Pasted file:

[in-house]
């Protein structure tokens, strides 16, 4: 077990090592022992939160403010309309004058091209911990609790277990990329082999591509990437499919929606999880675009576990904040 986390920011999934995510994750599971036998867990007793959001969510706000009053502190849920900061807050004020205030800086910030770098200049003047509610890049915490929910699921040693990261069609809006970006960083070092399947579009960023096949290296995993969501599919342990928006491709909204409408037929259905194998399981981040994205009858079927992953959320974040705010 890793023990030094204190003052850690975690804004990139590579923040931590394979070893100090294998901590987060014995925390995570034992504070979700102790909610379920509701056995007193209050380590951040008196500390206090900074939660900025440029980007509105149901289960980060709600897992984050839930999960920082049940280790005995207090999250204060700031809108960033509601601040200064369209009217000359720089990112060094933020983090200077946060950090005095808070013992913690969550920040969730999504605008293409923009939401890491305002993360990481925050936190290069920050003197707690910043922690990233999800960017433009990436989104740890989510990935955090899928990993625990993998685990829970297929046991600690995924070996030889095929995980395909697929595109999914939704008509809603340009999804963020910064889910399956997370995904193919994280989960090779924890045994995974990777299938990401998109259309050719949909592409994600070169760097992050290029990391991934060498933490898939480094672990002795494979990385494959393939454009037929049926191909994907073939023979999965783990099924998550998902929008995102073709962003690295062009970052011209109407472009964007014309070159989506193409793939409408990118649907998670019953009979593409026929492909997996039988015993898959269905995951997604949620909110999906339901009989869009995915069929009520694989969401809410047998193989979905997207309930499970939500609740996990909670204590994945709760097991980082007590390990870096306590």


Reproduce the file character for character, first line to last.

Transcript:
[in-house]
């Protein structure tokens, strides 16, 4: 077990090592022992939160403010309309004058091209911990609790277990990329082999591509990437499919929606999880675009576990904040 986390920011999934995510994750599971036998867990007793959001969510706000009053502190849920900061807050004020205030800086910030770098200049003047509610890049915490929910699921040693990261069609809006970006960083070092399947579009960023096949290296995993969501599919342990928006491709909204409408037929259905194998399981981040994205009858079927992953959320974040705010 890793023990030094204190003052850690975690804004990139590579923040931590394979070893100090294998901590987060014995925390995570034992504070979700102790909610379920509701056995007193209050380590951040008196500390206090900074939660900025440029980007509105149901289960980060709600897992984050839930999960920082049940280790005995207090999250204060700031809108960033509601601040200064369209009217000359720089990112060094933020983090200077946060950090005095808070013992913690969550920040969730999504605008293409923009939401890491305002993360990481925050936190290069920050003197707690910043922690990233999800960017433009990436989104740890989510990935955090899928990993625990993998685990829970297929046991600690995924070996030889095929995980395909697929595109999914939704008509809603340009999804963020910064889910399956997370995904193919994280989960090779924890045994995974990777299938990401998109259309050719949909592409994600070169760097992050290029990391991934060498933490898939480094672990002795494979990385494959393939454009037929049926191909994907073939023979999965783990099924998550998902929008995102073709962003690295062009970052011209109407472009964007014309070159989506193409793939409408990118649907998670019953009979593409026929492909997996039988015993898959269905995951997604949620909110999906339901009989869009995915069929009520694989969401809410047998193989979905997207309930499970939500609740996990909670204590994945709760097991980082007590390990870096306590």